DNR urges caution with fireworks, campfires over holiday weekend


LANSING, MI – Warm weather and family gatherings can make the Fourth of July a fun time with great memories. But before you celebrate, the Michigan Department of Natural Resources is asking residents and visitors to make sure they understand the importance of fireworks and campfire safety.Sparkler

“With folks filling state parks, campgrounds and backyards to celebrate the Fourth of July, it’s vital that precautions are taken prior to lighting campfires and setting off fireworks,” said Dan Laux, DNR fire prevention specialist. “You can have fun while celebrating with friends and family, even if you’re being safe and making sure your property and our natural resources are protected. The best way to avoid the risk of starting a wildfire this holiday weekend is to attend public fireworks displays and leave the lighting to the professionals.”

The National Fire Protection Association estimates that local fire departments respond to an average of 19,700 fires caused by fireworks each year. For those planning to use fireworks, the DNR suggests keeping these safety tips in mind:

  • Sparklers can reach 1,800 degrees Fahrenheit — hot enough to melt gold. Always place sparklers in a bucket of water when they have gone out; when thrown on the ground, they can cause grass fires.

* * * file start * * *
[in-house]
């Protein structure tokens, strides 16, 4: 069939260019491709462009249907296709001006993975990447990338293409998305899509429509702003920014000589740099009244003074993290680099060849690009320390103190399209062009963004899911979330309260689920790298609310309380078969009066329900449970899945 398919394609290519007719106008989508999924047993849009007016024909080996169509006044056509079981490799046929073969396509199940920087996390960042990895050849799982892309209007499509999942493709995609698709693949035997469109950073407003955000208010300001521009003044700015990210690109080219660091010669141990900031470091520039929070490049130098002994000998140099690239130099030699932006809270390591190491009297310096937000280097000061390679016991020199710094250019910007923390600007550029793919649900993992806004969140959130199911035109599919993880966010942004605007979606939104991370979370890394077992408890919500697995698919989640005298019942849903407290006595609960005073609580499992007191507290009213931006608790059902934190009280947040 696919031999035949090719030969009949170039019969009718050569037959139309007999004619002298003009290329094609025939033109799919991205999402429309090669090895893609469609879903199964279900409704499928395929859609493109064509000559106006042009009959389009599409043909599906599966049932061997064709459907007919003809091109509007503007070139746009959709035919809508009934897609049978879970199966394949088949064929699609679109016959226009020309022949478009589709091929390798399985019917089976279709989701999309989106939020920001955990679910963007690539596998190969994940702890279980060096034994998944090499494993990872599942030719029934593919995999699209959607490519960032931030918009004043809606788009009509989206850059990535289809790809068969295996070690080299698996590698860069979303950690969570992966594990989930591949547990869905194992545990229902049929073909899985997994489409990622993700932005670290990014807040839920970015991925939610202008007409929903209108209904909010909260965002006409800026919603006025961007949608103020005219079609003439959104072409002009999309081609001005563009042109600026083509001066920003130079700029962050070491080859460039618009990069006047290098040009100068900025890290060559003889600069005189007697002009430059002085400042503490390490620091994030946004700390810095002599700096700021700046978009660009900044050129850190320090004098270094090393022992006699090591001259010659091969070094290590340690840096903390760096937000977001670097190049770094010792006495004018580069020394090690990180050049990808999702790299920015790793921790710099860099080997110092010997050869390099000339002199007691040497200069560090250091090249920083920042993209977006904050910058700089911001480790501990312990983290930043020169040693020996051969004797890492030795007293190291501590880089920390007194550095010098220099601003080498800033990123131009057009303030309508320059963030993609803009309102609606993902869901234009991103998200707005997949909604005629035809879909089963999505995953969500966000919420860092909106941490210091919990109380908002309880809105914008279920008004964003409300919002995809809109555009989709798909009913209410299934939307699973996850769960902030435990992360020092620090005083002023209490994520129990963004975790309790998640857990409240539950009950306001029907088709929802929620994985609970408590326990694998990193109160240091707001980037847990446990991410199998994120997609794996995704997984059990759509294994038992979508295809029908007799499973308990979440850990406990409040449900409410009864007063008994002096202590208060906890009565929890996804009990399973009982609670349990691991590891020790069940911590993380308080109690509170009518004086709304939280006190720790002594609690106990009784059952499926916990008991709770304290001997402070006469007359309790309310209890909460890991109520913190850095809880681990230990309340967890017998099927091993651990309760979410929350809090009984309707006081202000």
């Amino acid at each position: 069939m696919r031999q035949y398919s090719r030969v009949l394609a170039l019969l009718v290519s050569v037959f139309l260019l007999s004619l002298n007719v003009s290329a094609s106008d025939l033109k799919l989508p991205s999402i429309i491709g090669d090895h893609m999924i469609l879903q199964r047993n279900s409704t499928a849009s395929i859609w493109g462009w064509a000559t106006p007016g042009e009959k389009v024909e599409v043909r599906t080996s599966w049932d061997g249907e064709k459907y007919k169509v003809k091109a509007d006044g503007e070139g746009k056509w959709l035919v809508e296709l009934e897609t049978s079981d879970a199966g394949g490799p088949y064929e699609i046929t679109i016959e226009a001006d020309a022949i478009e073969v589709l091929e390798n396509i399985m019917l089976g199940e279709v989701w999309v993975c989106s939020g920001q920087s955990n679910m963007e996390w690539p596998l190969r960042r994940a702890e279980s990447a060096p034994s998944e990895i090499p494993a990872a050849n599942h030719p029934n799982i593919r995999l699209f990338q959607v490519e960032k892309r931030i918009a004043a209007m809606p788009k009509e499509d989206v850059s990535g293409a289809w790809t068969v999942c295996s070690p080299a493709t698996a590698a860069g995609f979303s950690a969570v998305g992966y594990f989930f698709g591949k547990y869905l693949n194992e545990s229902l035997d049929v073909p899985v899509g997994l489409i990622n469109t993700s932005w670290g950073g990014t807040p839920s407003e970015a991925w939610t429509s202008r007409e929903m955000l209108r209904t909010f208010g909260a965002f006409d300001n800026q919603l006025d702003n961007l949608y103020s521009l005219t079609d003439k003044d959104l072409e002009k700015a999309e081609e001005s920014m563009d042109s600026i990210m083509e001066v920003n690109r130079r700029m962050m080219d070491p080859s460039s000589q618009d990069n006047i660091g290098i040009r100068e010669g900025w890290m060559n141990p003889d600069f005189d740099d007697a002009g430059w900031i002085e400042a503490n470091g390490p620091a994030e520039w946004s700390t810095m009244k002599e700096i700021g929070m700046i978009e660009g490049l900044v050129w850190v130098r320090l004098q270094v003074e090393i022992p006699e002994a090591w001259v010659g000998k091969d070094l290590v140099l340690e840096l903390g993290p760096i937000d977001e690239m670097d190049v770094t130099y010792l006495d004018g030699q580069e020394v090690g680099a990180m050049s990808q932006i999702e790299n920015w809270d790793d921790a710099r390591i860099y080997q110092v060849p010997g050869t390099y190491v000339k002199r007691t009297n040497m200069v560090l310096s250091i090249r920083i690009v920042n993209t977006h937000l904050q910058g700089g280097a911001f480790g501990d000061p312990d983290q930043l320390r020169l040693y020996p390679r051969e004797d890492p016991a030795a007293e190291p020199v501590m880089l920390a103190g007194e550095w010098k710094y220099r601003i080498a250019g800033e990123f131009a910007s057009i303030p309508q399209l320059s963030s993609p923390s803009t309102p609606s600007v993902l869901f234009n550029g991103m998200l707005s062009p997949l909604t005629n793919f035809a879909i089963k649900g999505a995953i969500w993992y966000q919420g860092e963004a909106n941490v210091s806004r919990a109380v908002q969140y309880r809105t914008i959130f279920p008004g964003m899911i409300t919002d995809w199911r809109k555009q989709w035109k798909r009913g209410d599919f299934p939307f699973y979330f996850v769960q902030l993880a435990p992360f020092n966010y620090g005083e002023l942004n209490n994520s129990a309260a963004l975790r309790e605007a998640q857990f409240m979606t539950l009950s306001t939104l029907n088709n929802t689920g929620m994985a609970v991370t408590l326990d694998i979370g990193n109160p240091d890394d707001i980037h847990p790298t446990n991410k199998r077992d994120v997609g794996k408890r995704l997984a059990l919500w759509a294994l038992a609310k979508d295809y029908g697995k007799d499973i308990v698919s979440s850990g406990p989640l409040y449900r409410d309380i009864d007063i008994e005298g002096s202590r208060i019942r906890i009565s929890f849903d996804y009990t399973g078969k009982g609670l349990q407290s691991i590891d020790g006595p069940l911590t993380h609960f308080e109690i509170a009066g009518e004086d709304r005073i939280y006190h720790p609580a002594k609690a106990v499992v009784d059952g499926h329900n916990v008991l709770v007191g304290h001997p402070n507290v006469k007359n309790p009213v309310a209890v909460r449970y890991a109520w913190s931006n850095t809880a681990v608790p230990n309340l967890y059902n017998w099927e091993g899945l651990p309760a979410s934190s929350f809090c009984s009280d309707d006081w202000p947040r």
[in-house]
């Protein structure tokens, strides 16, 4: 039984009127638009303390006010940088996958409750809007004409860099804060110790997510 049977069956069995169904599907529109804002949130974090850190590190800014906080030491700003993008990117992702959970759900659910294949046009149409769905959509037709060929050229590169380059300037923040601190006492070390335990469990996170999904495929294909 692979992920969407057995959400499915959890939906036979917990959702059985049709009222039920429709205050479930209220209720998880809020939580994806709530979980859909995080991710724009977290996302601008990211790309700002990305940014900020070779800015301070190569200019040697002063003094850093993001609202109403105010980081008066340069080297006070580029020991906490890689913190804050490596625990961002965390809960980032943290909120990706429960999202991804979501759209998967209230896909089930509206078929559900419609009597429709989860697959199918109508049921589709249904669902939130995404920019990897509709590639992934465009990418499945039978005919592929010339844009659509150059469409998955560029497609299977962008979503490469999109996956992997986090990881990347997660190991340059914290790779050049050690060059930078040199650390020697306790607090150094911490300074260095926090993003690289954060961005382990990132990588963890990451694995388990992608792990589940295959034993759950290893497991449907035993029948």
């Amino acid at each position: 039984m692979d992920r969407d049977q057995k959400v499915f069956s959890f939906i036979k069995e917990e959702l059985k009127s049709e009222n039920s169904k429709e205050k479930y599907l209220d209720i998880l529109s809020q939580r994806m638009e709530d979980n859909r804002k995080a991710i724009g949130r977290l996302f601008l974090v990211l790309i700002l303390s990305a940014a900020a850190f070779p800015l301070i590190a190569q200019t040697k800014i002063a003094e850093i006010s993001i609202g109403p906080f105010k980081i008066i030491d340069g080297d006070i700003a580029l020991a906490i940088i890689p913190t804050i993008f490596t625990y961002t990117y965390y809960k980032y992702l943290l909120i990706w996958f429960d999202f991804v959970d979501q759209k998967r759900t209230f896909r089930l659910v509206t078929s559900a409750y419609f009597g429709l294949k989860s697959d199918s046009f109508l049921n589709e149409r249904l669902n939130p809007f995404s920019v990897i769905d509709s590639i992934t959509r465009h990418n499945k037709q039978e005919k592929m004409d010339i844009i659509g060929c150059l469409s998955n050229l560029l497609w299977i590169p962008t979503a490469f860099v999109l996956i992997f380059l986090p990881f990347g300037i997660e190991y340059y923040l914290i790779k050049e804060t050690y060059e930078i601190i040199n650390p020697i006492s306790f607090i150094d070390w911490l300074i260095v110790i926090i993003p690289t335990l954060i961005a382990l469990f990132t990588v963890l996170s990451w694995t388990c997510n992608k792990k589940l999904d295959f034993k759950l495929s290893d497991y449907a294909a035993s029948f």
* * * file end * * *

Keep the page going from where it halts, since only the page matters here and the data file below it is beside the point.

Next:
• Point fireworks away from homes and keep them away from brush, grass and leaves.
  • Chinese lanterns can stay airborne for 20 minutes and reach heights up to 1 mile high before coming down in unplanned locations. The open flame has the potential to start fires.
  • Soak all fireworks in water before throwing them in the trash.

Laux said that in addition to fireworks safety, people should keep the following things in mind when enjoying their campfires:




  • Use fire rings in nonflammable areas when possible.
  • Never leave a campfire unattended.
  • Keep a water source and shovel nearby.
  • Place roasting sticks in a bucket of water when not in use.
  • Completely extinguish fires before turning in for the night. Douse with water, stir and douse again to make sure no embers are left.

“Fireworks and campfires are a great way to celebrate the Fourth of July, but you’ll enjoy the holidays much more knowing that your family and your property are safe,” Laux said. “Fire prevention is everyone’s responsibility.”

For more fire prevention information and safety tips, visit www.michigan.gov/preventwildfires.

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